Sexual Chemistry in Monkeys: The Effect of Vaginal Secretions on Male Sexuality

  • Gordon D. Jensen
  • Ethel Sassenrath
Part of the Perspectives in Sexuality book series (Persp. Sex.)


The reports that vaginal secretions, and particularly certain chemical compounds in them, motivate sexual behavior of male rhesus monkeys (Michael and Keverne 1968, Curtis et al. 1971) attracted a great deal of interest by professionals and the laity. These studies inspired an investigation of the chemical composition of vaginal secretions in women (Sokolov et al. 1976) and have lent support to the long held notion that body odors have an effect on human sexuality.


Sexual Behavior Wooden Block Inanimate Object Body Odor Intact Female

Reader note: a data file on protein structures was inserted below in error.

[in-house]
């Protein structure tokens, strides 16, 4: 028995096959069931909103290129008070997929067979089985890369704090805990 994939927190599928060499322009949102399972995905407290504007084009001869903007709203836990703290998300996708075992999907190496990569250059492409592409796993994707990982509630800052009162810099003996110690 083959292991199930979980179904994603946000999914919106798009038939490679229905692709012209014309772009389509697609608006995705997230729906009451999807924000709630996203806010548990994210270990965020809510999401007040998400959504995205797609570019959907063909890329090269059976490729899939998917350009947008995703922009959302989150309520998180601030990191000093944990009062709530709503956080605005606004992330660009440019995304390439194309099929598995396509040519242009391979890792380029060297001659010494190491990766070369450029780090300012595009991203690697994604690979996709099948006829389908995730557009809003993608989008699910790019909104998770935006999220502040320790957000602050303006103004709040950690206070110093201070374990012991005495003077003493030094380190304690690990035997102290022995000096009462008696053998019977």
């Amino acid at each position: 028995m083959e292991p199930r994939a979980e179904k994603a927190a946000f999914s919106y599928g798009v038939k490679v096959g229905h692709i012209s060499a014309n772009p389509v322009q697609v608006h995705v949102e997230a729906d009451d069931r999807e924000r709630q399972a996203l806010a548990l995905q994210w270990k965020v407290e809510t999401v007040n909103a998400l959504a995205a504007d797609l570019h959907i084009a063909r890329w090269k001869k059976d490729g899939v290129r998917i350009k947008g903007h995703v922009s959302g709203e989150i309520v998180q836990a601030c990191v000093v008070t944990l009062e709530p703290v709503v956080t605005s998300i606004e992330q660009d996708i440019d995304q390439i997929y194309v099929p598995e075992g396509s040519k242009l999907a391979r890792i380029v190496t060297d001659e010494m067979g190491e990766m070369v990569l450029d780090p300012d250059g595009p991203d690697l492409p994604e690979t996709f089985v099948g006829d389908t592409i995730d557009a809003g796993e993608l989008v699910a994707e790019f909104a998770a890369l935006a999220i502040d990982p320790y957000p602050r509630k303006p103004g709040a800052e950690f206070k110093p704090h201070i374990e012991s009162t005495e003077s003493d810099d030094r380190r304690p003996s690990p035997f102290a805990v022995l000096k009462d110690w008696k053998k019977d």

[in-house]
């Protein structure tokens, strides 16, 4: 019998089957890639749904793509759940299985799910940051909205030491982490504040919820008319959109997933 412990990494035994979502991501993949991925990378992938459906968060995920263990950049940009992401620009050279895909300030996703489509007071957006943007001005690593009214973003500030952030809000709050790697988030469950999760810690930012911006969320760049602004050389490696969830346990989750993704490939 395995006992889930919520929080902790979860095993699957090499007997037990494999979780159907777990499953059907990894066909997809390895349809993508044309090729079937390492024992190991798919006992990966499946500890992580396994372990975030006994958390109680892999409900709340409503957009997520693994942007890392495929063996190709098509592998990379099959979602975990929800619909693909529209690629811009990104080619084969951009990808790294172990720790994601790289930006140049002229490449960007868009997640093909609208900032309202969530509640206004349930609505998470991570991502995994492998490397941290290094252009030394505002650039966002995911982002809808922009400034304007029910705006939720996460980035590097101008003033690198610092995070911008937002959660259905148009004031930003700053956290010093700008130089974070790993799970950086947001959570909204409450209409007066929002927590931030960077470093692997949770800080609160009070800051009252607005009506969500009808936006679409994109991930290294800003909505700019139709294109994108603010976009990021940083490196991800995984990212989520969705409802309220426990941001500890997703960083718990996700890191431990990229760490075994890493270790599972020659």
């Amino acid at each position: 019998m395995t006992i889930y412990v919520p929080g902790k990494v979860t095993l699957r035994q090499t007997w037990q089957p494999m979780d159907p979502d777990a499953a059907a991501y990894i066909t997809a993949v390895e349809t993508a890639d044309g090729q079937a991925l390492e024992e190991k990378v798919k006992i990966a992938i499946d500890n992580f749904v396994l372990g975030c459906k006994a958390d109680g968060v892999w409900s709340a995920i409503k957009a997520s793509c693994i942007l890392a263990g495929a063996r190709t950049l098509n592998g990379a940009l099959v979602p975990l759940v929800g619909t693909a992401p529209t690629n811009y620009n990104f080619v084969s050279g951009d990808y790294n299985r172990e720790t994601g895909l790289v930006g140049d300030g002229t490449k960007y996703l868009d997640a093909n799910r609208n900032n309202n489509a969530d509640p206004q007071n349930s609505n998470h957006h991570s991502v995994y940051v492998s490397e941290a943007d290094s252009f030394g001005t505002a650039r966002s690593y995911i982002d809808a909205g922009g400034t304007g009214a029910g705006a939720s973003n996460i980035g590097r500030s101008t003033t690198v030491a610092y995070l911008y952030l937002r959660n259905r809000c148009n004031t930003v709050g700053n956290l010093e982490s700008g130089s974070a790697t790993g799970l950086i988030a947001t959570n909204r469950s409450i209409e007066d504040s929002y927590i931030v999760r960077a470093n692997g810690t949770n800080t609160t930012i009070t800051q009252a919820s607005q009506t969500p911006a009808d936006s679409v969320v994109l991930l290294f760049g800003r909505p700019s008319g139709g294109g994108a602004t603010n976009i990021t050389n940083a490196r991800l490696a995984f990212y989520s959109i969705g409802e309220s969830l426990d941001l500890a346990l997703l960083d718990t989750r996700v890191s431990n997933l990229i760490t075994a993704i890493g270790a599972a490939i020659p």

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  1. Curtis, R.F., Ballantine, J.A., Keverne, E.B., Bonsall, R.W. and Michael, R.P. (1971). Identification of primate sexual pheromones and the properties of synthetic attractants. Nature 232:396.CrossRefGoogle Scholar
  2. Goldfoot, D.A., Kravetz, M.A. , Goy, R.W., and Freeman, S.K. (1976). Lack of effect of vaginal lavages and aliphatic acids on ejaculatory responses in rhesus monkeys: Behavior and chemical analysis. Hormone and Behavior, 7:1.CrossRefGoogle Scholar
  3. Michael, R.P. and Keverne, E.B. (1968). Pheromones in the communication of sexual status in primates. Nature 218:746.CrossRefGoogle Scholar
  4. Sokolov, J.J., Harris, R.T., and Hecker, M.R. (1976). Isolation of substances from human vaginal secretions previously shown to be sex attractant pheromones in higher primates. Archives of Sexual Behavior 5:269.CrossRefGoogle Scholar

Copyright information

© Plenum Press, New York 1977

Authors and Affiliations

  • Gordon D. Jensen
    • 1
  • Ethel Sassenrath
    • 1
  1. 1.USA

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